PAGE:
installing land and sea passage
The stainless steel brackets are secured to the metal-backed sheetrock with expanding nylon toggles, stainless steel screws, and washers. Metals of different kinds do not touch, preventing galvanic corrosion. Thus the brackets are anchored to remain secure for generations.
I (Steve Scheibe) designed the brackets, but they were fabricated by Seattle sculptor Peter Reiquam and his CAD and water-jet teammates. When designed properly, everything works right on installation day. Kudos to Peter and his team.
On my previous installation, I learned from Dave Durbin (DurbinConstruction@gmail.com) how to make an installation template, also known as a jig. The jig is in the foreground of the photo at right. It helped me drill my holes accurately and kept the artwork level throughout.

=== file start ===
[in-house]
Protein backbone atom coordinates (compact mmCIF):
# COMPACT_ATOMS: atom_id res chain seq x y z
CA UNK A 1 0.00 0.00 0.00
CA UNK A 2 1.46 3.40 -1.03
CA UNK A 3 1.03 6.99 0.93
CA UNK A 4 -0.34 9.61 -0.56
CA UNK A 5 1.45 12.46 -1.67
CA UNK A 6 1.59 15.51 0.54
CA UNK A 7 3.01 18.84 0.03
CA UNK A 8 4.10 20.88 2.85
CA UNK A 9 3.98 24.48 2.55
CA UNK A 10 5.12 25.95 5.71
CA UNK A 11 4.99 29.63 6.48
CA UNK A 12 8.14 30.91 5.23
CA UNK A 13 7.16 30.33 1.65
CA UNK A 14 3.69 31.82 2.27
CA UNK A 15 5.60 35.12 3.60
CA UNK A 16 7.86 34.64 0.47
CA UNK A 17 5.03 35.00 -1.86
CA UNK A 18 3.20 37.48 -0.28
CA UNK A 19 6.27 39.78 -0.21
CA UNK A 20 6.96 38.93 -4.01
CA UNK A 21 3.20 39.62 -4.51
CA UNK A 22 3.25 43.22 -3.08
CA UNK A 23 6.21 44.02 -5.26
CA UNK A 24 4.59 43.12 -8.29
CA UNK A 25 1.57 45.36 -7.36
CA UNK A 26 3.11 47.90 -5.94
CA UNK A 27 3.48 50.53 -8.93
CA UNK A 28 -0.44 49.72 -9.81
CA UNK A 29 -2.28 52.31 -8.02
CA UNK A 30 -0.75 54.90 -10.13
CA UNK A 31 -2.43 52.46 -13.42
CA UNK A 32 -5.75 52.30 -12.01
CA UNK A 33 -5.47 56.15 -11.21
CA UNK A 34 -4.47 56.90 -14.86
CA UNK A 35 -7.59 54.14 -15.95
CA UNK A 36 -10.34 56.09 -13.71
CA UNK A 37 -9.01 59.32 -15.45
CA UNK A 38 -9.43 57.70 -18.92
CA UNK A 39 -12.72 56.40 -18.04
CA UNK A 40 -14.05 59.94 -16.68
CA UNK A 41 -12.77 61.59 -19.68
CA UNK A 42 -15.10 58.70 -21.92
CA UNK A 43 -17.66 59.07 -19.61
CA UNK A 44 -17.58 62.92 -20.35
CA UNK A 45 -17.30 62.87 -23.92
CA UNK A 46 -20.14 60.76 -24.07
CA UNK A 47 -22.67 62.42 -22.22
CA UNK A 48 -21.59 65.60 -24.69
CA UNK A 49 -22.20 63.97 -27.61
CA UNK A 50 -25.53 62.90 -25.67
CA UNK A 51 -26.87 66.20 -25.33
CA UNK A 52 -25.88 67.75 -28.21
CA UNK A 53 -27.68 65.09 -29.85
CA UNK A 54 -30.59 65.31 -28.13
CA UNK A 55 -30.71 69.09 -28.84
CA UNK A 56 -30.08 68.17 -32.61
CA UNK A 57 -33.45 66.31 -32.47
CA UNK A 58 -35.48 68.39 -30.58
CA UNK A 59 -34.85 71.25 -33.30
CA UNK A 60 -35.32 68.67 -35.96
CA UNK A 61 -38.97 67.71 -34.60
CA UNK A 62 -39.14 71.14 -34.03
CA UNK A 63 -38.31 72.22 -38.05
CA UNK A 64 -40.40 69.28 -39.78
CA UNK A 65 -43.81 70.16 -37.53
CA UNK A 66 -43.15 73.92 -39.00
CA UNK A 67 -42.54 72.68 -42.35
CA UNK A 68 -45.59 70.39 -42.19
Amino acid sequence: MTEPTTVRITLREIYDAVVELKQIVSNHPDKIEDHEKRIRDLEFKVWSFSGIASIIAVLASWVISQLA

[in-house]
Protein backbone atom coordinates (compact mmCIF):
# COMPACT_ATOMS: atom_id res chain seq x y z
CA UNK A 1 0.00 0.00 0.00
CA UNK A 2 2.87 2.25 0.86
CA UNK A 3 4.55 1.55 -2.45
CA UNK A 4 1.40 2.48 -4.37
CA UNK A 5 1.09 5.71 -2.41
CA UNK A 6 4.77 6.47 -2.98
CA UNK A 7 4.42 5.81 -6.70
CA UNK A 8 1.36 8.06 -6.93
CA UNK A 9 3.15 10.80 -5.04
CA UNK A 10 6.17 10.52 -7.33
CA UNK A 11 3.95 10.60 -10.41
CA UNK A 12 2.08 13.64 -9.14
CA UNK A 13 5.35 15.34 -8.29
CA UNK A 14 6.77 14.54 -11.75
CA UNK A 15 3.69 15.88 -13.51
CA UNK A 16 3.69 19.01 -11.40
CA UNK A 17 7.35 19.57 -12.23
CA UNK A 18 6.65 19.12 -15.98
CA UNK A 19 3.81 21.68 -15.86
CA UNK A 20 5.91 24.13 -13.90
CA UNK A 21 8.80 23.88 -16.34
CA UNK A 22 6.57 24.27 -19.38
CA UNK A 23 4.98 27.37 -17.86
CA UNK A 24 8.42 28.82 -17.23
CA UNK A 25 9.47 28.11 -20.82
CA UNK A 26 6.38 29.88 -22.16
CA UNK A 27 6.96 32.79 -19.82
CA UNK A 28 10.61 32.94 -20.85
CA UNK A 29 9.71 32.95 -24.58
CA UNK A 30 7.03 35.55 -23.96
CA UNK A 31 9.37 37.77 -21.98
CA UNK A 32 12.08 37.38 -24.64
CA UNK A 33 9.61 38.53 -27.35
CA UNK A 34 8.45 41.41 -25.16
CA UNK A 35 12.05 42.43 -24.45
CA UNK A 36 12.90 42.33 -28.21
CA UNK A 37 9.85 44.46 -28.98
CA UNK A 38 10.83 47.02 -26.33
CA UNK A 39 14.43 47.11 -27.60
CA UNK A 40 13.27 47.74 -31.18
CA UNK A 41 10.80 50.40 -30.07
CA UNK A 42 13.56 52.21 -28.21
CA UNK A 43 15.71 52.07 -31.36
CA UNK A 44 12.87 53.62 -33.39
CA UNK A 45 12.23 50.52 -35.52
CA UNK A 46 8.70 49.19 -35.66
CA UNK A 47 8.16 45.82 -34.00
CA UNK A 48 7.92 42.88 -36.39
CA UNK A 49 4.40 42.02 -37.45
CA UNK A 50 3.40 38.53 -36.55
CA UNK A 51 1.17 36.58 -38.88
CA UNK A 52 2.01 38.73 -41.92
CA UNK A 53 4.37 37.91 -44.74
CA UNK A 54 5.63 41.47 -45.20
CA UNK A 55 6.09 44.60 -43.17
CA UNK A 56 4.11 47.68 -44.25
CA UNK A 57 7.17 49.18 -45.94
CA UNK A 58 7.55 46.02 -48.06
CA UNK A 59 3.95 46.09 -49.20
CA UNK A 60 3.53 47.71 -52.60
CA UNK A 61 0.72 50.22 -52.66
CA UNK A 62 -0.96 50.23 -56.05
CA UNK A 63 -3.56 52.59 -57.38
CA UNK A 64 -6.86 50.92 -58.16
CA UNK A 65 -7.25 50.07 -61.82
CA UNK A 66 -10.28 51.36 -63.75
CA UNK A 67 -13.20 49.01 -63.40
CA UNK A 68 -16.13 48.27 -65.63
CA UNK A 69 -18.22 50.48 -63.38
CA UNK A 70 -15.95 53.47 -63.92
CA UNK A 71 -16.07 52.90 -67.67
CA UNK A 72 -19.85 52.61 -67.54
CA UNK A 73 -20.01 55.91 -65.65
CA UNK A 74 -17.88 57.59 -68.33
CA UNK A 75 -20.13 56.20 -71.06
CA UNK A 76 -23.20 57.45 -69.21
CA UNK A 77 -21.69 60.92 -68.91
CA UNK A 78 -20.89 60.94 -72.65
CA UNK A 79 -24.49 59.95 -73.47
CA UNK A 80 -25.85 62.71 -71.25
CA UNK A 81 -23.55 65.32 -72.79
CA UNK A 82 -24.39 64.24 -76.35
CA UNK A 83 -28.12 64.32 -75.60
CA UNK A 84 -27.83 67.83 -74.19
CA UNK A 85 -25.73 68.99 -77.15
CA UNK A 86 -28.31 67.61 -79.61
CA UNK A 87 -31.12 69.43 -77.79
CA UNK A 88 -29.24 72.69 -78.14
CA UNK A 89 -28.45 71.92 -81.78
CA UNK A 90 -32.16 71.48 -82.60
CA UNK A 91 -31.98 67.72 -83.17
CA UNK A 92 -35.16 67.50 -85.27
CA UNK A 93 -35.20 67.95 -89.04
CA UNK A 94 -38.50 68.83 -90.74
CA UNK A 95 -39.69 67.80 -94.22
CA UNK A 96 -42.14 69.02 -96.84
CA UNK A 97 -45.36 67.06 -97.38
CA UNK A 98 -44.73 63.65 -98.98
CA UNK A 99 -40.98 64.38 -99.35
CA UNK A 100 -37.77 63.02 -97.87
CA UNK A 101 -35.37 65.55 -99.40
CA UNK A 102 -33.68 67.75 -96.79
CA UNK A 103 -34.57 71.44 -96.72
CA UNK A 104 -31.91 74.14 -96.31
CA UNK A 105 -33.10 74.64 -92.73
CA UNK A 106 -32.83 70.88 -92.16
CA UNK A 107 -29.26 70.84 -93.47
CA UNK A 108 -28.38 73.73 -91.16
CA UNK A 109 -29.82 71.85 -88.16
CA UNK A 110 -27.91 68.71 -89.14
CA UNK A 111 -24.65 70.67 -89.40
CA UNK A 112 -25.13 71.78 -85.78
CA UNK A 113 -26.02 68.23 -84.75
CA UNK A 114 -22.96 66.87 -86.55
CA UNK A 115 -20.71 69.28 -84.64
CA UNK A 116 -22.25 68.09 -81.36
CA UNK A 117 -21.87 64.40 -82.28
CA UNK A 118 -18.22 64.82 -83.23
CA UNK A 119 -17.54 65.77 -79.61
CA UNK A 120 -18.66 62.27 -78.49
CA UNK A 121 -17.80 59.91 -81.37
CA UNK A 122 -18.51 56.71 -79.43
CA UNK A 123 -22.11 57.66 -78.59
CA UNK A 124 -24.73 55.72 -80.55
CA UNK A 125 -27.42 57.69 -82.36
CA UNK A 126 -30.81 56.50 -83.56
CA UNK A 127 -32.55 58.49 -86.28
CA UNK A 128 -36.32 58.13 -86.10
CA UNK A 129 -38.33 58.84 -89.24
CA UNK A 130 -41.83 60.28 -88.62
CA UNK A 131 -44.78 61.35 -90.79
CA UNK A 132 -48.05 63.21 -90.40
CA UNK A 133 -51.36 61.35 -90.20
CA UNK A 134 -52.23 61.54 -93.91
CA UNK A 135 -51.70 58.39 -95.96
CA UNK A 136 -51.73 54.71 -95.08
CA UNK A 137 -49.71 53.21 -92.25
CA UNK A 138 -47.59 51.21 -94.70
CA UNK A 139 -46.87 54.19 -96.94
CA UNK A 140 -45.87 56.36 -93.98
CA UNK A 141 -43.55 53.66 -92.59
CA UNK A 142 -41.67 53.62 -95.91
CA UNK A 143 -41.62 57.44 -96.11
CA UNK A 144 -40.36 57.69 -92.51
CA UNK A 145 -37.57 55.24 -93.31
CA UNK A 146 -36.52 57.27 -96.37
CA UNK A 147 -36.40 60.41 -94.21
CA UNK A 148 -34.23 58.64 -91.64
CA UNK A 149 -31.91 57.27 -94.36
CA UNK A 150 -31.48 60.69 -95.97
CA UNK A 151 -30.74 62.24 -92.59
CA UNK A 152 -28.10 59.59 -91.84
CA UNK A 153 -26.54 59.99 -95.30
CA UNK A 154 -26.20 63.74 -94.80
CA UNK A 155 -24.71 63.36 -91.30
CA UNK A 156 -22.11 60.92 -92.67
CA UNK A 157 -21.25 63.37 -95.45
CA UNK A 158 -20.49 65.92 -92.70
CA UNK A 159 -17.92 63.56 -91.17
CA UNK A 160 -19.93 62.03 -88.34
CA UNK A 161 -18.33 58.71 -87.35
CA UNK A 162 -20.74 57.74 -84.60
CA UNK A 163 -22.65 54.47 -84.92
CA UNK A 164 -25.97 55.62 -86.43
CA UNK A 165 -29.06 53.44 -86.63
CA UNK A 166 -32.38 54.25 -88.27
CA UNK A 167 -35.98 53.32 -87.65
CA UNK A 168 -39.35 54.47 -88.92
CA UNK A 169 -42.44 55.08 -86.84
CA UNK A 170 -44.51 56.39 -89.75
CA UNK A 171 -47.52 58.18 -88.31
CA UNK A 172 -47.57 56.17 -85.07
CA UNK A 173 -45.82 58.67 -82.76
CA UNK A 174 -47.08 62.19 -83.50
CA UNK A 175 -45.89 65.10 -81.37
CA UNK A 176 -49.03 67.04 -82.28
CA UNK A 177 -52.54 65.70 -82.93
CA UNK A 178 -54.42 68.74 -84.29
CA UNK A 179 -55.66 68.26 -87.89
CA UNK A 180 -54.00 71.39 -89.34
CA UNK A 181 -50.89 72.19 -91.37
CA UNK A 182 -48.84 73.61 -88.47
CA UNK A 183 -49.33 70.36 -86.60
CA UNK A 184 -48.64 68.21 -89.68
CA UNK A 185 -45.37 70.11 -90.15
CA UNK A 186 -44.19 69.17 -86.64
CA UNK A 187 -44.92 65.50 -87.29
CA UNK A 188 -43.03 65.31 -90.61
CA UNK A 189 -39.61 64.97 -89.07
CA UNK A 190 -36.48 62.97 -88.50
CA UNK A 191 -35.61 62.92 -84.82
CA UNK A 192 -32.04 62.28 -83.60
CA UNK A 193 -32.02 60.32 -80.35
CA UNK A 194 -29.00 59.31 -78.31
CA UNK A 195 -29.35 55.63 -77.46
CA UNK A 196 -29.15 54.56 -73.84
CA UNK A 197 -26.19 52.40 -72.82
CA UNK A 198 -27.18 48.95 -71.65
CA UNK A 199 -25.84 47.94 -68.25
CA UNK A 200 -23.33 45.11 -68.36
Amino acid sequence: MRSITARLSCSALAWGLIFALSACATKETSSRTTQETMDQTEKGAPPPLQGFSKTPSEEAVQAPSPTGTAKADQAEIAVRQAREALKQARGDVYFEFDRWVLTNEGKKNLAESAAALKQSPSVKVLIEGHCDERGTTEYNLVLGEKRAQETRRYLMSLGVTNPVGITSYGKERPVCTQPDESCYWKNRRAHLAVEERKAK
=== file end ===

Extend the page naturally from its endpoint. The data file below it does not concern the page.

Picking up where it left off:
The northern sky of Alaska provided us extended daylight hours to work. In one long day, we drove to Valdez, acquired a scissor lift, installed the artwork, cleaned and staged the room, and photographed the artwork in context. Of course we also took breaks for meals, including a dinner of local halibut tacos.
Special thanks to Valerie Collins (McConnell-Collins Architectural Glass) for typesetting the lovely art identification plaques hand-crafted by Curtis Hoffer (Creative Artistry).